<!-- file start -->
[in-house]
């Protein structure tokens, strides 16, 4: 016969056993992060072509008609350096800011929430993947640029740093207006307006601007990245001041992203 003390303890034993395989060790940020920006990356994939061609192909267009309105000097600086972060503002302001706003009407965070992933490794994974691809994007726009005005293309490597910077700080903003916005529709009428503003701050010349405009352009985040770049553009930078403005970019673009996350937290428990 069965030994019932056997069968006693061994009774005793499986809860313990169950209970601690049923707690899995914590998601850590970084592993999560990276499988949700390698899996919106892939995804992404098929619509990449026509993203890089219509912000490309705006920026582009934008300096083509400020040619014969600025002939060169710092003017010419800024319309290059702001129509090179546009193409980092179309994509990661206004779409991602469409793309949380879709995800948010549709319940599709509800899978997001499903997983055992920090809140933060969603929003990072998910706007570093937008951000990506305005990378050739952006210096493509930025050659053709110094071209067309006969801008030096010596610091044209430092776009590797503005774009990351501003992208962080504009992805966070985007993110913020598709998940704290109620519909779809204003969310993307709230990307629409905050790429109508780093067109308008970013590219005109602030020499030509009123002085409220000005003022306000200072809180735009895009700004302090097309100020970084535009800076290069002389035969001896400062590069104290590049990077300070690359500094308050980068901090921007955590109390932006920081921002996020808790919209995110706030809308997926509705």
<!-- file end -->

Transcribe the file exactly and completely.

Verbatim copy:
[in-house]
């Protein structure tokens, strides 16, 4: 016969056993992060072509008609350096800011929430993947640029740093207006307006601007990245001041992203 003390303890034993395989060790940020920006990356994939061609192909267009309105000097600086972060503002302001706003009407965070992933490794994974691809994007726009005005293309490597910077700080903003916005529709009428503003701050010349405009352009985040770049553009930078403005970019673009996350937290428990 069965030994019932056997069968006693061994009774005793499986809860313990169950209970601690049923707690899995914590998601850590970084592993999560990276499988949700390698899996919106892939995804992404098929619509990449026509993203890089219509912000490309705006920026582009934008300096083509400020040619014969600025002939060169710092003017010419800024319309290059702001129509090179546009193409980092179309994509990661206004779409991602469409793309949380879709995800948010549709319940599709509800899978997001499903997983055992920090809140933060969603929003990072998910706007570093937008951000990506305005990378050739952006210096493509930025050659053709110094071209067309006969801008030096010596610091044209430092776009590797503005774009990351501003992208962080504009992805966070985007993110913020598709998940704290109620519909779809204003969310993307709230990307629409905050790429109508780093067109308008970013590219005109602030020499030509009123002085409220000005003022306000200072809180735009895009700004302090097309100020970084535009800076290069002389035969001896400062590069104290590049990077300070690359500094308050980068901090921007955590109390932006920081921002996020808790919209995110706030809308997926509705």